Savings rates of 3% are no longer out of reach. Here’s where you can find them
After years of earning essentially nothing on your money, it’s finally possible to see a real return in your savings account. The new interest rate to reach, or even beat, for a competitive high-yield account: 3%.
The The Fed’s repeated rate hikes put an end to a long drought of near-zero returns for savers. While the average rate is still only around 0.2% nationally, experts say it’s getting easier to find rates several times higher than that, if you’re willing to shop around for a best place to park your money.
Many large banks have crossed the 3% threshold and, with rates still rising, some are reaching 3.5% or more. BarclaysCapital One, Marcus by Goldman Sachs and Synchrony, to name a few of the larger ones, are all currently advertising 3% APYs on their High Yield Savings Accounts. Digital bank LendingClub and CIT Bank hit 3.5%, and BrioDirect (the online brand of Connecticut-based Webster Bank) tips the scales with an APY of 3.75%.
For a little context of how big and fast the rate environment is changing, consider: Only about three months ago, Capital One 360 Performance Savings offered an APY of 1.3 % – and it was one of the best rates on there at the time. (Capital One 360 Performance Savings remains our choice for Best Overall Savings Account.)
“For more than a decade, households had very little choice in terms of how their money would return, and that environment has changed for the better,” says Ken Leon, director of equity research at CFRA in New York. .
Of course, 3% or even 3.75% is still painful in some ways—you earn less than half the rate of inflation, which pinches household budgets for everyone. But get a guaranteed return of around 3% FDIC Protected Deposits without having to do anything else is a nice bonus. If you’ve saved $10,000, earning 3% means getting an extra $300 a year. “This is particularly good news for retirement households.” adds Leon.
Here are some tips for capitalizing on the new environment.
Strategies for Finding the Best Savings Rates
There are a few places you can look for a savings account that offers high interest and some caveats to keep in mind. Even some large national banks are now offering savings rates that would have been unthinkable a year ago.
Try an aggregator
Sites that aggregate banking offers can be a good place to start your search for a high-yield savings account. You can find the Buy Side picks for the The best savings accounts here. High APYs have become a particularly competitive calling card among pure-play digital and fintech-backed neobanks. With lower overhead costs than their physical counterparts, these companies have more leeway to offer higher rates on deposits.
Check less famous banks
Don’t overlook the websites of individual institutions, as smaller regional and community banks as well as credit unions can be good places to look for high savings rates as they look to shore up their deposits ahead of a potential economic downturn. . The way banking math works, these types of institutions have more of an incentive to compete for your money because they are more dependent on depositors’ money to fund other business operations.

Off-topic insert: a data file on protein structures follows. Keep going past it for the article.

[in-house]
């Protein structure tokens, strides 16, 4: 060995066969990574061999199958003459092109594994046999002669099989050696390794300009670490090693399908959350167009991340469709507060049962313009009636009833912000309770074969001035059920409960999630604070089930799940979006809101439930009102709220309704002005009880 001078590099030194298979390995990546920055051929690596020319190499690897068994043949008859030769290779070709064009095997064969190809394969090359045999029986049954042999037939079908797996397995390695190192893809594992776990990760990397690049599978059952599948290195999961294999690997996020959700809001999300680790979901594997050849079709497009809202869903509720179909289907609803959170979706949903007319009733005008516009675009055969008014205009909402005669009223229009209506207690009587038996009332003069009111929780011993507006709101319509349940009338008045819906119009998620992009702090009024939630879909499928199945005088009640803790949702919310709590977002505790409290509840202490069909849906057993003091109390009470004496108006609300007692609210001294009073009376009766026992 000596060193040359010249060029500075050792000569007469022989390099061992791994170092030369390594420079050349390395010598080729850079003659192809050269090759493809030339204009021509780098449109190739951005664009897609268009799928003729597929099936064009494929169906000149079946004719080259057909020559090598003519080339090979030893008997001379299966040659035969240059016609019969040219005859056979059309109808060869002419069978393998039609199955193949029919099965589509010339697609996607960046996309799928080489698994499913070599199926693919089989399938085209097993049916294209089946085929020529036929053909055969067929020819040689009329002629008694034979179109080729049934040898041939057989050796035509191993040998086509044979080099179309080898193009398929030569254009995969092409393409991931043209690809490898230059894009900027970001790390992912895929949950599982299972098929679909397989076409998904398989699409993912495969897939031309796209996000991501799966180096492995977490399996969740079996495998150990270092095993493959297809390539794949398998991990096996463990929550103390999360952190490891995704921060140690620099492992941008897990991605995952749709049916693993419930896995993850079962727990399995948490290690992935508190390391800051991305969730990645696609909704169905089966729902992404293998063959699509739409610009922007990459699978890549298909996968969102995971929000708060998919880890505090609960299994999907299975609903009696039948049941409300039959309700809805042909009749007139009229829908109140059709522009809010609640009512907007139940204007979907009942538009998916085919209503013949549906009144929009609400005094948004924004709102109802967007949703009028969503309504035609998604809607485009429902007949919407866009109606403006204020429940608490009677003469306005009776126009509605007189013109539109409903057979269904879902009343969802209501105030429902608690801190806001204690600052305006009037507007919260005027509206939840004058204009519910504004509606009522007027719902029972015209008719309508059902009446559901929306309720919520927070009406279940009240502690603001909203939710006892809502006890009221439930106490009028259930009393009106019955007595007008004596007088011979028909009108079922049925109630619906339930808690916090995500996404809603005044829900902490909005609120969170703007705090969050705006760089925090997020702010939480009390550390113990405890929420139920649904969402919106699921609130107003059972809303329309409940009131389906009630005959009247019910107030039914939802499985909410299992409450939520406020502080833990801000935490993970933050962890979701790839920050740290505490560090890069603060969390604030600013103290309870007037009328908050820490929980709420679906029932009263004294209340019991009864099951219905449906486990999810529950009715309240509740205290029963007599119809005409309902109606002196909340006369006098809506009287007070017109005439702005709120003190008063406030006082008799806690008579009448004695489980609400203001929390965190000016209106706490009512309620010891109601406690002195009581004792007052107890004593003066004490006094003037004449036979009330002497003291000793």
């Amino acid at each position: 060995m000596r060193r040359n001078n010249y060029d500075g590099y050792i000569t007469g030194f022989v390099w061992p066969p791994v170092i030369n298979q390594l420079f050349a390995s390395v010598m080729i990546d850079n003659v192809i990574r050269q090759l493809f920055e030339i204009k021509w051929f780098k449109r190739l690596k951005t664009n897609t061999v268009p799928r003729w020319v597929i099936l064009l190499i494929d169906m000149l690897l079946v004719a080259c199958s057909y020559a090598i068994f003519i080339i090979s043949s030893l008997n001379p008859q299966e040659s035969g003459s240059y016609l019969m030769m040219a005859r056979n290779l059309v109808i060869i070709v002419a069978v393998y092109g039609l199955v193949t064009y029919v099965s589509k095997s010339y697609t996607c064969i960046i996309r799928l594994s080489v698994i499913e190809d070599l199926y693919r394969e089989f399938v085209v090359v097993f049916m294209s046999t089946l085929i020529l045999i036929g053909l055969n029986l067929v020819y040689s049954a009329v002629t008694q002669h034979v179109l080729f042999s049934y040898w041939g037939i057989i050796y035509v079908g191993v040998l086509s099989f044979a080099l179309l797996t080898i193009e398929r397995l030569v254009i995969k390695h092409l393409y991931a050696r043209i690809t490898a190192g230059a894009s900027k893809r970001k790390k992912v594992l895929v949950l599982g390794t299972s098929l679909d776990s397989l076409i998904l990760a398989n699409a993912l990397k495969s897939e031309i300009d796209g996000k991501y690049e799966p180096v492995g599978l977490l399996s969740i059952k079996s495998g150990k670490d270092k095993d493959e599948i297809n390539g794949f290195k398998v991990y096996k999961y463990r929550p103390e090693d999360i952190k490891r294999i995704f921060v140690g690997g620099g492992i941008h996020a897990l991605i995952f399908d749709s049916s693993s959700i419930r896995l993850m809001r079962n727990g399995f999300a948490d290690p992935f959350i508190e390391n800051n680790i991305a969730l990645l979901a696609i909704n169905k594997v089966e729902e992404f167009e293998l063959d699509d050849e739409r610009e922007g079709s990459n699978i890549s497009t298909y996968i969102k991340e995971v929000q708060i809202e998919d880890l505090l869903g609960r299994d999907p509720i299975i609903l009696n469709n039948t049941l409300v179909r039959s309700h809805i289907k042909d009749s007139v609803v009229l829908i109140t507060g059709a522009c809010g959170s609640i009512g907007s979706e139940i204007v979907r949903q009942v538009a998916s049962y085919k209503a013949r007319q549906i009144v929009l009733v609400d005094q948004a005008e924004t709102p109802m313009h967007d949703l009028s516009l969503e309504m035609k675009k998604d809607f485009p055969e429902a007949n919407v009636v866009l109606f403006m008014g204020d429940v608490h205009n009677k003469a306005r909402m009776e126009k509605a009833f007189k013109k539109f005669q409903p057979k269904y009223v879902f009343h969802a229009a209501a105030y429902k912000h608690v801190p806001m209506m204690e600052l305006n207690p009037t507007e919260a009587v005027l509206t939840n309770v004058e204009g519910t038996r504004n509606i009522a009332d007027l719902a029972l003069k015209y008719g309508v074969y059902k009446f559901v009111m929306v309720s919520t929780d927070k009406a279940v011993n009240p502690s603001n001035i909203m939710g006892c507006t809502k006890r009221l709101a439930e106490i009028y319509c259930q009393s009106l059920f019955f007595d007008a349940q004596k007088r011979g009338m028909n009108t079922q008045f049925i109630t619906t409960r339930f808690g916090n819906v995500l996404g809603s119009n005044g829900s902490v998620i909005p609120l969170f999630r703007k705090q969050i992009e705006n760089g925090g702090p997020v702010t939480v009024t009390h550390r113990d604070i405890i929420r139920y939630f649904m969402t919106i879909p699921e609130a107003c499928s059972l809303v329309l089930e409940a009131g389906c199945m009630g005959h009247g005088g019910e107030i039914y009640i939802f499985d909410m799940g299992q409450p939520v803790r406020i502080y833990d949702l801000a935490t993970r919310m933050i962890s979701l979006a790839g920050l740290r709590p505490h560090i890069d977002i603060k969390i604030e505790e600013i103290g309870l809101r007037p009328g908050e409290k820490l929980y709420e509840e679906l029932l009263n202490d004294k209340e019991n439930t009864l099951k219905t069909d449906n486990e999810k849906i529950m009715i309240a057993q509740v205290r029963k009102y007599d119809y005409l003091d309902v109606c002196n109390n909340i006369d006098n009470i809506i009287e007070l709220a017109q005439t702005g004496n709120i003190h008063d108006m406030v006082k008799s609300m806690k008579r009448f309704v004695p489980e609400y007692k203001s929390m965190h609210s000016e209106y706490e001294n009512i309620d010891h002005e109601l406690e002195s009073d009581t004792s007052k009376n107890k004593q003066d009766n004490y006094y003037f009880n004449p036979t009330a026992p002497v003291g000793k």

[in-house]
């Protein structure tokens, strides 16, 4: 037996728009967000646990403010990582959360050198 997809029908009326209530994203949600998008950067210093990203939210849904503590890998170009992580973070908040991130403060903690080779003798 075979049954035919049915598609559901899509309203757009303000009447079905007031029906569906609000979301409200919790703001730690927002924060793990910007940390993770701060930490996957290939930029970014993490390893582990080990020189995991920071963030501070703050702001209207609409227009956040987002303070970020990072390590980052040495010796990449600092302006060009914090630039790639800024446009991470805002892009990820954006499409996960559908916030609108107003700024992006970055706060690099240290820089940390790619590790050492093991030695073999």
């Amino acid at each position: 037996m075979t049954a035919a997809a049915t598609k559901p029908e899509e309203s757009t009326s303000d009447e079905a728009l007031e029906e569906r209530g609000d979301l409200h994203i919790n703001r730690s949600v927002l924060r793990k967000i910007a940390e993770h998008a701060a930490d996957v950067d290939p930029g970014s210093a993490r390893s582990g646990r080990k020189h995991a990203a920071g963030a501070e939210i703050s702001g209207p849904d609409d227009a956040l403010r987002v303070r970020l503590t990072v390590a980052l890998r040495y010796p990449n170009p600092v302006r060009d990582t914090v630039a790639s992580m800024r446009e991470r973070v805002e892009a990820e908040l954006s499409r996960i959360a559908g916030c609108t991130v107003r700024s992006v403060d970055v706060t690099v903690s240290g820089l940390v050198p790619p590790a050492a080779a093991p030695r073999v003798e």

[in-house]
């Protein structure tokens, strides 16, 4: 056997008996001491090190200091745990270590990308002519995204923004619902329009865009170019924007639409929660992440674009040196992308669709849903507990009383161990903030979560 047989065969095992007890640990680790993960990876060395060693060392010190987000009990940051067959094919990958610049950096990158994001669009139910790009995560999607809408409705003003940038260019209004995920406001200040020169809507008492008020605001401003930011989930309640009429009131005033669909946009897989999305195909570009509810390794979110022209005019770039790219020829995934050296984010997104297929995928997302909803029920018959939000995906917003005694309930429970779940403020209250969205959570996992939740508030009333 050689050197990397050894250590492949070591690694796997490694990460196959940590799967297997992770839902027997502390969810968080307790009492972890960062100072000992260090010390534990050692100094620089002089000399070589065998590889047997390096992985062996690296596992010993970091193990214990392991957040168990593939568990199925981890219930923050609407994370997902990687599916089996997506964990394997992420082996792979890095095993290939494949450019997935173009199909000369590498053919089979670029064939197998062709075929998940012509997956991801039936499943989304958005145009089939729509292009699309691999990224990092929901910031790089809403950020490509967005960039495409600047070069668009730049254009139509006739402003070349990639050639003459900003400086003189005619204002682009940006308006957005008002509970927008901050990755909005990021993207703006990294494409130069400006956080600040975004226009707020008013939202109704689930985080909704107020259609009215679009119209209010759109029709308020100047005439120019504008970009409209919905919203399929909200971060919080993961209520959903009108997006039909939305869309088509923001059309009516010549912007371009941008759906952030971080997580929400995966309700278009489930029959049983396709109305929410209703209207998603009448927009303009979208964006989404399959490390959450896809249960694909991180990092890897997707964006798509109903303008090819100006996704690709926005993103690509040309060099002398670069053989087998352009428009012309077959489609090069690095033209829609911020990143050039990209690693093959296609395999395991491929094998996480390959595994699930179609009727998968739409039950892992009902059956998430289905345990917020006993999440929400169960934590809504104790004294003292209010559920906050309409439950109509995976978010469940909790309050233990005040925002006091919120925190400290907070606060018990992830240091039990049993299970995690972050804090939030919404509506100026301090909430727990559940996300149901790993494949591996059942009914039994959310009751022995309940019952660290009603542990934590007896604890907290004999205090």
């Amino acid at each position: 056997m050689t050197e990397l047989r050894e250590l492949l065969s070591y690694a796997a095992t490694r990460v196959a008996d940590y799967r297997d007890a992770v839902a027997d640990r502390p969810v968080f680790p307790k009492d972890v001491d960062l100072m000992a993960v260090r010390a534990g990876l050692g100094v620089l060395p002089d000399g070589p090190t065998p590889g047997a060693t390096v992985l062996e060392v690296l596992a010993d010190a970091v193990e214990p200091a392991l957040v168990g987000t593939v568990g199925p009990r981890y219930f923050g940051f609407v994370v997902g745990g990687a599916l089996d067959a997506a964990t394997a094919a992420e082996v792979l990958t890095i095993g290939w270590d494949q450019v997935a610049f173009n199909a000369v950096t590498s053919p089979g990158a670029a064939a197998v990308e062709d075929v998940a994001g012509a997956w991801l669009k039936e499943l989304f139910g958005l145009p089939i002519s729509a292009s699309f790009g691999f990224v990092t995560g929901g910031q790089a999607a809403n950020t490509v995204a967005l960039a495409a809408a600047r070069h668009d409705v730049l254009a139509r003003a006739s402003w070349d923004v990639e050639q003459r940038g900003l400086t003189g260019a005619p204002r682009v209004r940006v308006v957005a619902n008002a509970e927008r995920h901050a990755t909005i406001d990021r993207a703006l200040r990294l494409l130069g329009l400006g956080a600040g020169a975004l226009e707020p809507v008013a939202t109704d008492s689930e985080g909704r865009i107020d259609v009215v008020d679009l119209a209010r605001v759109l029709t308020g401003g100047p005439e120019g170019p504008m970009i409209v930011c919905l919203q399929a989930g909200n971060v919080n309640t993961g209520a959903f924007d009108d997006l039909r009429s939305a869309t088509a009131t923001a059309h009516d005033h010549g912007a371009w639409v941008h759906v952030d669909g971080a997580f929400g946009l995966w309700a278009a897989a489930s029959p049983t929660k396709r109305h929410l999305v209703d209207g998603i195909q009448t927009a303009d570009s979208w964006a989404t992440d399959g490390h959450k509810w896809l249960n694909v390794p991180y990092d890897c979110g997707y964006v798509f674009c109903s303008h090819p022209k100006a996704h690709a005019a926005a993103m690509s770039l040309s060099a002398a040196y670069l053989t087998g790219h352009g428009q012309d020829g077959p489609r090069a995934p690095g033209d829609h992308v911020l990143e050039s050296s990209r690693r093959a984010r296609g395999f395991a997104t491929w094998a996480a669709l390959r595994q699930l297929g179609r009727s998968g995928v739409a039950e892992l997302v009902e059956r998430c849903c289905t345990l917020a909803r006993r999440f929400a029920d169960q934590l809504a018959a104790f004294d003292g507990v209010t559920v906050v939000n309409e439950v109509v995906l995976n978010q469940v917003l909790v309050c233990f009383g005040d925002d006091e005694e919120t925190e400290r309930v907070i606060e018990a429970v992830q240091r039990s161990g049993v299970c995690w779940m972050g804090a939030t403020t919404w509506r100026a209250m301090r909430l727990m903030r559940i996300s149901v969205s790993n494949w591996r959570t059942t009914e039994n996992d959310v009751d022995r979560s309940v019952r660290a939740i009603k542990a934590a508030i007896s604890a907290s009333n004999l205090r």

keep it simple
The whole point of earning interest on your savings is that it’s meant to be simple – so it’s important to read the terms and conditions carefully before opening a savings account advertising a high interest rate. Getting a few extra basis points – barely a hundredth of a percentage point – to the exclusion of everything else can backfire if it also means dealing with poor customer service, a buggy website, a host of terms and conditions complex or difficult to follow. terms.
Don’t overlook CDs, I Bonds and other options
For many investors, savings accounts offer a hard-to-beat combination of flexibility and attractive interest rates. But if you’re willing to commit to saving for several months or years, you can get even better rates. APY on some CDs exceed 4%, and if you learn to build a CD scaleyou can take advantage of higher rates and still have short-term access to at least some of your money.
Meanwhile, bond yields Iissued by the Treasury Department, are guaranteed at almost 7% for the next six months, although you must commit your money for at least a year, among other restrictions.
Why rates for savers are rising
The Federal Reserve has raised rates at a rapid pace in an attempt to rein in inflation that has been at or near four-decade highs for months. This threw waves in the normally placid environment of ordinary savings accounts.
More recently, at its November meeting, the Fed raised its key rate, which had a lower range of 0% just 10 months ago, to a range of 3.75% to 4%. “This is a very, very aggressive increase in the fed funds rate in a very short period of time,” says Jamie Coxmanaging partner at Harris Financial Group.
The Federal Reserve does not directly influence what consumers earn in savings accounts. But his actions tend to ripple through the economy. When the Fed tries to dampen demand by making it more expensive for banks to access capital, they also end up paying more to borrow from ordinary savers like you. “Now depositors have options, and the whole story is really about the consumer,” says Leon.
An industry secret: Consumer deposits are particularly attractive to banks when interest rates rise because most consumers are not as quick as other depositors, such as large corporations, to jump ship as soon as that they see a higher rate elsewhere. To be fair: unless you work in a corporate finance department, it’s not your day job and moving your money around can be a hassle, especially if you use online bill payment services and automated.
Any advice, recommendations, or rankings expressed in this article are those of the WSJ’s Buy Side Editorial Team, and have not been reviewed or endorsed by our business partners.